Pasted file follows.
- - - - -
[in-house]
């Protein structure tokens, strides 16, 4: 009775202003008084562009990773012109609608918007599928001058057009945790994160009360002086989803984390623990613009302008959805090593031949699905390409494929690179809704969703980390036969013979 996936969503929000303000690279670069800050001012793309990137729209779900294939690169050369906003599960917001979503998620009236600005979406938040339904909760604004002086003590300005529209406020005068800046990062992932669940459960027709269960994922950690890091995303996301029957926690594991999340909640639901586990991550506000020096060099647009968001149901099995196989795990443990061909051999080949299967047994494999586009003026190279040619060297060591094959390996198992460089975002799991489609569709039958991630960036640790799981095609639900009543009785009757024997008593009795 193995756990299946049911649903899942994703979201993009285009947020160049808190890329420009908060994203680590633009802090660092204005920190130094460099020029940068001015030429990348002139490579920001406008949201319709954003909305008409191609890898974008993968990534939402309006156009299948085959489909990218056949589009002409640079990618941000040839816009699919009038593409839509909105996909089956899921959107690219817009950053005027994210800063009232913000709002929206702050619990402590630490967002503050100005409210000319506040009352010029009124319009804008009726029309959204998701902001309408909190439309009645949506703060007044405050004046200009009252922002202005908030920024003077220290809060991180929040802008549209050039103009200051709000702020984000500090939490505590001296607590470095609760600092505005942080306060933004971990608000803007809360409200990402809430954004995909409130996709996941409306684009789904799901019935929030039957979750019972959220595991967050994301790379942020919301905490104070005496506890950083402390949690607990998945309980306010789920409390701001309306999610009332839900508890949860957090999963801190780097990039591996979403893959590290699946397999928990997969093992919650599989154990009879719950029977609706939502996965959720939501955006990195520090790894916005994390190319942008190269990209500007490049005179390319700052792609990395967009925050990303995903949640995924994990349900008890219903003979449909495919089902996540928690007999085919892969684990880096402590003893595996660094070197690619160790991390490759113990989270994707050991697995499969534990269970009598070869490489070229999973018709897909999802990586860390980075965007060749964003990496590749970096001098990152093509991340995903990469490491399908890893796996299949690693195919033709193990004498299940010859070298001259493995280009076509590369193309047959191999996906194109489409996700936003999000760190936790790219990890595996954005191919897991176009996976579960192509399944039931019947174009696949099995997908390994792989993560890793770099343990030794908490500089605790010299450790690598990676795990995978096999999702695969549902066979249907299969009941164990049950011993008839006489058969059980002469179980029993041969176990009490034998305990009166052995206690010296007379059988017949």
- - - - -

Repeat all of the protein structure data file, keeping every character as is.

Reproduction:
[in-house]
């Protein structure tokens, strides 16, 4: 009775202003008084562009990773012109609608918007599928001058057009945790994160009360002086989803984390623990613009302008959805090593031949699905390409494929690179809704969703980390036969013979 996936969503929000303000690279670069800050001012793309990137729209779900294939690169050369906003599960917001979503998620009236600005979406938040339904909760604004002086003590300005529209406020005068800046990062992932669940459960027709269960994922950690890091995303996301029957926690594991999340909640639901586990991550506000020096060099647009968001149901099995196989795990443990061909051999080949299967047994494999586009003026190279040619060297060591094959390996198992460089975002799991489609569709039958991630960036640790799981095609639900009543009785009757024997008593009795 193995756990299946049911649903899942994703979201993009285009947020160049808190890329420009908060994203680590633009802090660092204005920190130094460099020029940068001015030429990348002139490579920001406008949201319709954003909305008409191609890898974008993968990534939402309006156009299948085959489909990218056949589009002409640079990618941000040839816009699919009038593409839509909105996909089956899921959107690219817009950053005027994210800063009232913000709002929206702050619990402590630490967002503050100005409210000319506040009352010029009124319009804008009726029309959204998701902001309408909190439309009645949506703060007044405050004046200009009252922002202005908030920024003077220290809060991180929040802008549209050039103009200051709000702020984000500090939490505590001296607590470095609760600092505005942080306060933004971990608000803007809360409200990402809430954004995909409130996709996941409306684009789904799901019935929030039957979750019972959220595991967050994301790379942020919301905490104070005496506890950083402390949690607990998945309980306010789920409390701001309306999610009332839900508890949860957090999963801190780097990039591996979403893959590290699946397999928990997969093992919650599989154990009879719950029977609706939502996965959720939501955006990195520090790894916005994390190319942008190269990209500007490049005179390319700052792609990395967009925050990303995903949640995924994990349900008890219903003979449909495919089902996540928690007999085919892969684990880096402590003893595996660094070197690619160790991390490759113990989270994707050991697995499969534990269970009598070869490489070229999973018709897909999802990586860390980075965007060749964003990496590749970096001098990152093509991340995903990469490491399908890893796996299949690693195919033709193990004498299940010859070298001259493995280009076509590369193309047959191999996906194109489409996700936003999000760190936790790219990890595996954005191919897991176009996976579960192509399944039931019947174009696949099995997908390994792989993560890793770099343990030794908490500089605790010299450790690598990676795990995978096999999702695969549902066979249907299969009941164990049950011993008839006489058969059980002469179980029993041969176990009490034998305990009166052995206690010296007379059988017949």